The Act is supposed to prohibit most members of the federal uniformed services (today the Army, Air Force, and State National Guard forces when such are called into federal service) from exercising nominally state law enforcement, police, or peace officer powers that maintain "law and order" on non-federal property (states and their counties and municipal divisions) within the United States. It is thought by many to be one of the most important laws (it is not a constitutional provision) which tempers the provisions of the Insurrection Act and helps to ensure that the United States remains something more than just a rich banana republic. Yet it seems that the National Guard is routinely called upon to serve a police keeping role in clear violation of US Code. How did this happen?
Americans can trace their general abhorrence for the abuse of power to the actions of their "unjust King" and events that occurred before the creation of their nation. The so-called Boston Massacre of 1770 is now part of the American mythology: a detachment of the British army was sent to Boston to act in a police role and ended up killing several rioters. When the Constitution was drafted and due process was enshrined, the founders also understood that a peace keeping force would be required. Article I, section 8 permitted the states to provide militia to "execute the laws of the nation, suppress insurrections, and repel invasions." Up until the Civil War the militia was used occasionally in such civilian peace keeping, but was always treated as a civilian posse and help liable for their actions. This all changed during the war and Reconstruction when the use of the military in this role became something akin to a force "above the law" and it was in response to the overuse and abuse of this power that the Posse Comitatus Act was drafted in 1878 in which the use of the military on US soil was equated to "martial law".
Whoever, except in cases and under circumstances expressly authorized by the Constitution or Act of Congress, willfully uses any part of the Army or the Air Force as a posse comitatus or otherwise to execute the laws shall be fined under this title or imprisoned not more than two years, or both.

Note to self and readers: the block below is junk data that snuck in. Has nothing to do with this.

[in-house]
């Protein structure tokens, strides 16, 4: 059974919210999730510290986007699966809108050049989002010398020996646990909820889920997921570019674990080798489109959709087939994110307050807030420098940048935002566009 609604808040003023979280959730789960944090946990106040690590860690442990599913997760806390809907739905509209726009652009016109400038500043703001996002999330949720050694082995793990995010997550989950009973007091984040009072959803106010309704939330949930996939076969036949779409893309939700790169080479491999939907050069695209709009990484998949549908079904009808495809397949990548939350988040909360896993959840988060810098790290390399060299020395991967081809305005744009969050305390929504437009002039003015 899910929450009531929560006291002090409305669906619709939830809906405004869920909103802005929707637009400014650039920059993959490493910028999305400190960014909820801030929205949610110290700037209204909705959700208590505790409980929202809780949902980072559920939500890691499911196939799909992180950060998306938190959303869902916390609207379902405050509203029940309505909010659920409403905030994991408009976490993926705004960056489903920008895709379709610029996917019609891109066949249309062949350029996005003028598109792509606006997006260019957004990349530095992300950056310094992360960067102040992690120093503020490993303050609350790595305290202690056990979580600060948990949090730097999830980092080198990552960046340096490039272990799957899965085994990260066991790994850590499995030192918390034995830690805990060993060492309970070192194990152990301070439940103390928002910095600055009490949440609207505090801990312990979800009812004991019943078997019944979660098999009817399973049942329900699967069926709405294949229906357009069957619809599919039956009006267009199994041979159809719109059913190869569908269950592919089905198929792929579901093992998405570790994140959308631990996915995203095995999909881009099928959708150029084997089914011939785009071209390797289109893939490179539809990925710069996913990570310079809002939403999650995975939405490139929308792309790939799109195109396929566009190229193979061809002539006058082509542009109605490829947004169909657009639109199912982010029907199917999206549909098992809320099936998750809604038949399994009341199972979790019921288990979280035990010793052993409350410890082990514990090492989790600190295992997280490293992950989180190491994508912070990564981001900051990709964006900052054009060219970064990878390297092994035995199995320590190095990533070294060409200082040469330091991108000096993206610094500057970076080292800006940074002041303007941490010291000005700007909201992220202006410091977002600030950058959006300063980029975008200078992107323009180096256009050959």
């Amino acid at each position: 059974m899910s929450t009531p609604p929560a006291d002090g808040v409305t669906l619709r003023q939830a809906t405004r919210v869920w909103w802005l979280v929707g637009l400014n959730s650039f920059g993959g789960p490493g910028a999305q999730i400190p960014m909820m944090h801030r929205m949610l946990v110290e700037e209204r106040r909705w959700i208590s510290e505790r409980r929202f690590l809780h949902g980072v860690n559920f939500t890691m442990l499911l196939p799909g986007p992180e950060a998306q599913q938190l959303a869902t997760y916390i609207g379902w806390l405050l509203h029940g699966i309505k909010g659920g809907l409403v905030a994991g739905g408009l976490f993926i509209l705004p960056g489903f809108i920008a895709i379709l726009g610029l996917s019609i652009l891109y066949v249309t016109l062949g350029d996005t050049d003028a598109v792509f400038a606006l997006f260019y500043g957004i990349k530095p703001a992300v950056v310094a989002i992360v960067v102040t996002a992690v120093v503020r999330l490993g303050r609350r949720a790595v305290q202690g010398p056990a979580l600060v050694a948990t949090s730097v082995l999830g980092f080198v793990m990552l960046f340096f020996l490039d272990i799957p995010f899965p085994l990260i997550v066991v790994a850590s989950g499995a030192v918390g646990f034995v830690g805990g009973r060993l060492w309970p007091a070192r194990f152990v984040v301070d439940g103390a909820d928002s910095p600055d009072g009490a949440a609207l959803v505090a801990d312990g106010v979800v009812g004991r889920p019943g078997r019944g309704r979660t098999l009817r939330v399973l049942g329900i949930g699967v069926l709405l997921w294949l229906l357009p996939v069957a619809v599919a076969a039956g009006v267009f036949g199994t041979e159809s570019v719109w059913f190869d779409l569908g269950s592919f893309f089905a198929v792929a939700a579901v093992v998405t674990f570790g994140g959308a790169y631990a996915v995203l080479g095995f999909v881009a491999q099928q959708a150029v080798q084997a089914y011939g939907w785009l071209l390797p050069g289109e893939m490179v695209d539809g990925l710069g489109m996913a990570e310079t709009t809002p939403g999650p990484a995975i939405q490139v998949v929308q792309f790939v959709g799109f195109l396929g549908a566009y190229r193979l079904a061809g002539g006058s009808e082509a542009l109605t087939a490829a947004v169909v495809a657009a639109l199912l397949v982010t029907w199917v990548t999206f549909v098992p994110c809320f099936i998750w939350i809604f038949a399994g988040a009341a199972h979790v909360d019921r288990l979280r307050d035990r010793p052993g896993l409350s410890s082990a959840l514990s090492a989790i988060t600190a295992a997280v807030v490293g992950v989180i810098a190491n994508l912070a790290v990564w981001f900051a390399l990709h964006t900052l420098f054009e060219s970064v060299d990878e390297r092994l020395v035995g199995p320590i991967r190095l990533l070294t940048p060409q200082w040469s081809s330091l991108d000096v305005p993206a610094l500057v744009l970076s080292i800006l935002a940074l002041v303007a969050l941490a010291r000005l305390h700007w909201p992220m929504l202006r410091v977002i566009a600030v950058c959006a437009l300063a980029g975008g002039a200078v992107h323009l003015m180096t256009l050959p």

Major Craig T. Trebilcock (now a civilian lawyer) made clear in his essay, The Myth of Posse Comitatus dated October, 2000 that the Act has been systematically weakened through legislation in the last 30 years first by Reagan in order to permit the use of US military personnel on American soil in prosecution of his fabulously successful "War on Drugs", then by Bush the elder to permit their use to "deter terrorism" at the Atlanta Olympics, and more recently by Bush the younger in a push to deploy them on the borders for interdiction of illegal immigrants (something I'm not opposed to) and in the John Warner Defense Act which allowed the President to declare a "public emergency" and station troops anywhere in America and take control of state-based National Guard units without the consent of the governor or local authorities, in order to "suppress public disorder."
TITLE 6 > CHAPTER 1 > SUBCHAPTER VIII > Part H > § 466 While the GW Bush Act was ostensibly repealed in 2008 and Congress reaffirmed the spirit of the original Act, close inspection of the text reveals to some that the "fix" actually also left the Act weakened.